Language Lab, Science Faculty, University of Nice - Sophia Antipolis

Blink and you really do 'miss it'

The following article describes a recent study about what happens in our brains when we blink. Before you read the article, take this quiz covering some of the vocabulary that you will encounter. When you are finished with the quiz, read the text and answer the questions below.

Parts of the brain are temporarily "switched off" when we blink, scientists have found. Writing in the journal Current Biology, a team from the University College London says that this is true even if light is still entering the eyes. The researchers said this could explain why people do not notice their own blinking, allowing us to have an "uninterrupted view of the world."

A blink lasts for between 100 and 150 milliseconds. We automatically blink 10 to 15 times a minute to moisten and oxygenate the cornea. During a blink, although no light enters the eyes, we do not consciously recognize that everything has momentarily gone dark.

The UCL team set out to discover why humans are not disturbed by these "mini blackouts". They used a specially-designed device that was placed in the mouths of volunteers while they were lying in a magnetic resonance imaging (MRI) scanner. MRI scanners allow brain activity to be monitored.

The device emitted a strong light that lit up the eyeballs through the roof of the mouth. Because of this, the light falling on the eye remained constant even when the participants blinked. This meant that the scientists were able to measure the effects of blinking on the participants’ brain activity independently of the amount of light hitting the eye.

In the experiment, the researchers found that blinking suppressed brain activity in certain parts of the brain, in particular the visual cortex and other areas which are usually activated when people become conscious of visual events or objects in the outside world.

Davina Bristow, who led the research, said: "We would immediately notice if the outside world suddenly went dark, especially if it was happening every few seconds. But we are rarely aware of our blinks, even though they cause a similar reduction in the amount of light entering the eye. Transiently suppressing the brain areas that are involved in visual awareness during blinks may be a neural mechanism for preventing the brain from becoming aware of the world going dark with every blink."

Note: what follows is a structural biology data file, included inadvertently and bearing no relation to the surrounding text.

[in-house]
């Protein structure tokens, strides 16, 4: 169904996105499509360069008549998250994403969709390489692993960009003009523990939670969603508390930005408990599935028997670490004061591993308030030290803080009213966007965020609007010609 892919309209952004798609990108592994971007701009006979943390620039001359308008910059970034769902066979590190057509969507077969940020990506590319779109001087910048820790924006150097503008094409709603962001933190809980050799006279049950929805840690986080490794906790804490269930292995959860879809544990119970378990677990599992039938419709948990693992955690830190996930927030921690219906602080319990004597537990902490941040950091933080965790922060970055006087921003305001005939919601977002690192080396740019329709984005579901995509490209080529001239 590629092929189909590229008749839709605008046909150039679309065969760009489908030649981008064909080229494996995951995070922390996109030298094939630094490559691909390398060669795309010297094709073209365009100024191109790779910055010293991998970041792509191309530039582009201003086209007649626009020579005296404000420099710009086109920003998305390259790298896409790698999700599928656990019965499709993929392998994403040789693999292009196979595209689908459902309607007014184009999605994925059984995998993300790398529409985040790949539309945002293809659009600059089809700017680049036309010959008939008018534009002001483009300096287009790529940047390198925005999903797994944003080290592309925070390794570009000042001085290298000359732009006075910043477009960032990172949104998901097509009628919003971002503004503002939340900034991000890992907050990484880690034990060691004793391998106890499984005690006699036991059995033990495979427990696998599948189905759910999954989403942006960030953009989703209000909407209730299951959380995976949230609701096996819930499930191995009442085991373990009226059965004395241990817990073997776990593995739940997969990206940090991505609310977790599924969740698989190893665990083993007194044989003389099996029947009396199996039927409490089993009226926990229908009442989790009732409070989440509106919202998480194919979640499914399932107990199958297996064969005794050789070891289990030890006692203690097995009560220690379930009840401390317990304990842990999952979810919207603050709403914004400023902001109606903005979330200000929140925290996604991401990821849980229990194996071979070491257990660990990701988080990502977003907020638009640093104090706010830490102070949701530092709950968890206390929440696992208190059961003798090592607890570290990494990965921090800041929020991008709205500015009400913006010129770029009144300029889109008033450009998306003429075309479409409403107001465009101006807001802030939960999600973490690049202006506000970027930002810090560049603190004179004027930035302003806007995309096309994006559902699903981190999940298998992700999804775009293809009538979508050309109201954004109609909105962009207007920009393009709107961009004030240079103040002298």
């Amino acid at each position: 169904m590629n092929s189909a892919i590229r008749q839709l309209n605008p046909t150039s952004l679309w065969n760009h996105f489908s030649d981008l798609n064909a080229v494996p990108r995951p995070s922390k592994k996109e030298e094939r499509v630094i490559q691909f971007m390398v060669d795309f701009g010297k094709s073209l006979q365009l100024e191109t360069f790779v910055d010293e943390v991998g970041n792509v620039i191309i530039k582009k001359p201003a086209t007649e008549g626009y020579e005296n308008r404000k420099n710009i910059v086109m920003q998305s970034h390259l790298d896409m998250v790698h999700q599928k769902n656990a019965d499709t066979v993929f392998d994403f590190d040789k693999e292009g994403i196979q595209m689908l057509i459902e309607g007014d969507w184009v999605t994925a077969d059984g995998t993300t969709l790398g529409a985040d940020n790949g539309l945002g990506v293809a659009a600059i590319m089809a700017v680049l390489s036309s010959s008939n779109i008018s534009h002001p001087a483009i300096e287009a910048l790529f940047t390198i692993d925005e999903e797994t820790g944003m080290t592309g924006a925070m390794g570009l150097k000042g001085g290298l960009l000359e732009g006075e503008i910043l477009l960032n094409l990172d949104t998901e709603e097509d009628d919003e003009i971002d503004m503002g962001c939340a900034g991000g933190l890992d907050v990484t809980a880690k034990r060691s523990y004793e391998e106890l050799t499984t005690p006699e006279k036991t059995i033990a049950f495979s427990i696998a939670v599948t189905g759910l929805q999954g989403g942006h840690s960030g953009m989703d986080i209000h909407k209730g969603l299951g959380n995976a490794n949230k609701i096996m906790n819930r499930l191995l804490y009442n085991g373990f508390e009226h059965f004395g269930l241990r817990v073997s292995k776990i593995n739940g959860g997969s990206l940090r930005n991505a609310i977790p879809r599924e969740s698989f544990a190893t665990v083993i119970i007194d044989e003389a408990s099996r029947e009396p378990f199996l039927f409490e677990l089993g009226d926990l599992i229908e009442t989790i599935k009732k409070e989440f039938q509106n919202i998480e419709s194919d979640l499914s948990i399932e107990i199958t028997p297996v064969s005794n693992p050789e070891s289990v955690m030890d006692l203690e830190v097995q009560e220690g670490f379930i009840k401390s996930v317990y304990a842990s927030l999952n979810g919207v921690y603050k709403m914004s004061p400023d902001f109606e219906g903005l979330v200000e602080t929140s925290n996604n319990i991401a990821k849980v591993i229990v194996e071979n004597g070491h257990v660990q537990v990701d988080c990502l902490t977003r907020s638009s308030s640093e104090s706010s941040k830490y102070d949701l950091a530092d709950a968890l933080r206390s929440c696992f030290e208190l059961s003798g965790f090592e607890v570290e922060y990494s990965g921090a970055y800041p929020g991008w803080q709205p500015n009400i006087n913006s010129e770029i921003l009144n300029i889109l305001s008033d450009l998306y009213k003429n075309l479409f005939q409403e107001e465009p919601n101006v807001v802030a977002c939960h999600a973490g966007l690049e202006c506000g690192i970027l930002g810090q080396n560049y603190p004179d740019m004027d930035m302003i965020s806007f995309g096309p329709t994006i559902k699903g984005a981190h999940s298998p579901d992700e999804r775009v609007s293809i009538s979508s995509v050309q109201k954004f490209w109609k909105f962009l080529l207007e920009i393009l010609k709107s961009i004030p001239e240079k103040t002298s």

1. Why don't we see darkness when we blink?
1. Because blinking is so fast that the brain does not have time to truly "see" any change in the amount of light.
2. Because even when we blink there is constant light falling on the eyes.
3. Because parts of the brain shut down when we blink to keep us from noticing the darkness.
4. It is impossible to say based on this article.


2. What did the scientists learn when they examined the patients by MRI?
1. That the activity of some brain regions drops when we blink.
2. That there is always some light falling on the eyes.
3. That blinking alters the amount of light hitting the eyes.
4. That darkness causes the activity of certain brain regions to change.


3. What was the purpose of the “device” described in the third paragraph of the article?
1. To improve the quality of the MRI scanning.
2. To make it possible for the participants to blink without it affecting the amount of light reaching the eyes.
3. To make it unnecessary for the participants to blink.
4. To induce blinking in the participants.


4. What would happen if you were in a room and the lights went out for just 100 milliseconds?
1. You wouldn’t notice it.
2. You would blink.
3. There would probably be a reduction in the activity of certain regions of your brain.
4. You would be aware of the sudden change in light.


5. Why do we normally blink?
1. To allow our brain to rest occasionally.
2. To keep our eyes from drying out.
3. To prevent too much light from entering the eyes.
4. All of the above.


Now that you've read the article and answered the questions, here's another quiz to confirm your understanding and memory of the vocabulary from the text.


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